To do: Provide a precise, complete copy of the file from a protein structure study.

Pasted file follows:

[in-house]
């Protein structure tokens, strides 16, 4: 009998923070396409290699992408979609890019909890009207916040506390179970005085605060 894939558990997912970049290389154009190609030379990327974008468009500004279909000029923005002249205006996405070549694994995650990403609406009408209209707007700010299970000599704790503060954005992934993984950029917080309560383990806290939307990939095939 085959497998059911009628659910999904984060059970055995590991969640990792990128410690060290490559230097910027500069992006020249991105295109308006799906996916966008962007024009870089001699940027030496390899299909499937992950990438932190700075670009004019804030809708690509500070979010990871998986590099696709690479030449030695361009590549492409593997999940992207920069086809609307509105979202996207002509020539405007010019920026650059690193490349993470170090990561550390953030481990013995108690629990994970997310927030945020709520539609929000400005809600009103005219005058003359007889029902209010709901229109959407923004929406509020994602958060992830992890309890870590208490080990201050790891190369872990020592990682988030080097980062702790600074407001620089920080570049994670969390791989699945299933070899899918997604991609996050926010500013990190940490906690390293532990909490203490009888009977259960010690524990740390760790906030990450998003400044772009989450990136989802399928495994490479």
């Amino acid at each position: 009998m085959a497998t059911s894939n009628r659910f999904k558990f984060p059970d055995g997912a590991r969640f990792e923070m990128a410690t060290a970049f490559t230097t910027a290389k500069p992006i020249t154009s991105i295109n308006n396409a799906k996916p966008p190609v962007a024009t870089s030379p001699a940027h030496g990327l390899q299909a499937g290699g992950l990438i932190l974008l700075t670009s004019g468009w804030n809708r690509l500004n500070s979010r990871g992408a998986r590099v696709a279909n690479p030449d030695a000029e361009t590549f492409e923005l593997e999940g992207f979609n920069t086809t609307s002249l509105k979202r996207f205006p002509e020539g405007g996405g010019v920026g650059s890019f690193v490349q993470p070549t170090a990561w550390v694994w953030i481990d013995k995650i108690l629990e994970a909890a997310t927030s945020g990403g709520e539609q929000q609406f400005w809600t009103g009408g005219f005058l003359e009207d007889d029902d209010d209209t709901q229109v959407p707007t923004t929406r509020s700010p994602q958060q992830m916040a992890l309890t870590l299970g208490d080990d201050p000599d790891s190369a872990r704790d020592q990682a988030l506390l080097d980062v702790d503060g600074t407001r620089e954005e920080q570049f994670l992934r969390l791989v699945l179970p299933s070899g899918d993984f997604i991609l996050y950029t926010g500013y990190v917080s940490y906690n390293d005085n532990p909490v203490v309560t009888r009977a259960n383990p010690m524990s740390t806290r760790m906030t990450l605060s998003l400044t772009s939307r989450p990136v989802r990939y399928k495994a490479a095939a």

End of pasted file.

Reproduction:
[in-house]
């Protein structure tokens, strides 16, 4: 009998923070396409290699992408979609890019909890009207916040506390179970005085605060 894939558990997912970049290389154009190609030379990327974008468009500004279909000029923005002249205006996405070549694994995650990403609406009408209209707007700010299970000599704790503060954005992934993984950029917080309560383990806290939307990939095939 085959497998059911009628659910999904984060059970055995590991969640990792990128410690060290490559230097910027500069992006020249991105295109308006799906996916966008962007024009870089001699940027030496390899299909499937992950990438932190700075670009004019804030809708690509500070979010990871998986590099696709690479030449030695361009590549492409593997999940992207920069086809609307509105979202996207002509020539405007010019920026650059690193490349993470170090990561550390953030481990013995108690629990994970997310927030945020709520539609929000400005809600009103005219005058003359007889029902209010709901229109959407923004929406509020994602958060992830992890309890870590208490080990201050790891190369872990020592990682988030080097980062702790600074407001620089920080570049994670969390791989699945299933070899899918997604991609996050926010500013990190940490906690390293532990909490203490009888009977259960010690524990740390760790906030990450998003400044772009989450990136989802399928495994490479």
């Amino acid at each position: 009998m085959a497998t059911s894939n009628r659910f999904k558990f984060p059970d055995g997912a590991r969640f990792e923070m990128a410690t060290a970049f490559t230097t910027a290389k500069p992006i020249t154009s991105i295109n308006n396409a799906k996916p966008p190609v962007a024009t870089s030379p001699a940027h030496g990327l390899q299909a499937g290699g992950l990438i932190l974008l700075t670009s004019g468009w804030n809708r690509l500004n500070s979010r990871g992408a998986r590099v696709a279909n690479p030449d030695a000029e361009t590549f492409e923005l593997e999940g992207f979609n920069t086809t609307s002249l509105k979202r996207f205006p002509e020539g405007g996405g010019v920026g650059s890019f690193v490349q993470p070549t170090a990561w550390v694994w953030i481990d013995k995650i108690l629990e994970a909890a997310t927030s945020g990403g709520e539609q929000q609406f400005w809600t009103g009408g005219f005058l003359e009207d007889d029902d209010d209209t709901q229109v959407p707007t923004t929406r509020s700010p994602q958060q992830m916040a992890l309890t870590l299970g208490d080990d201050p000599d790891s190369a872990r704790d020592q990682a988030l506390l080097d980062v702790d503060g600074t407001r620089e954005e920080q570049f994670l992934r969390l791989v699945l179970p299933s070899g899918d993984f997604i991609l996050y950029t926010g500013y990190v917080s940490y906690n390293d005085n532990p909490v203490v309560t009888r009977a259960n383990p010690m524990s740390t806290r760790m906030t990450l605060s998003l400044t772009s939307r989450p990136v989802r990939y399928k495994a490479a095939a």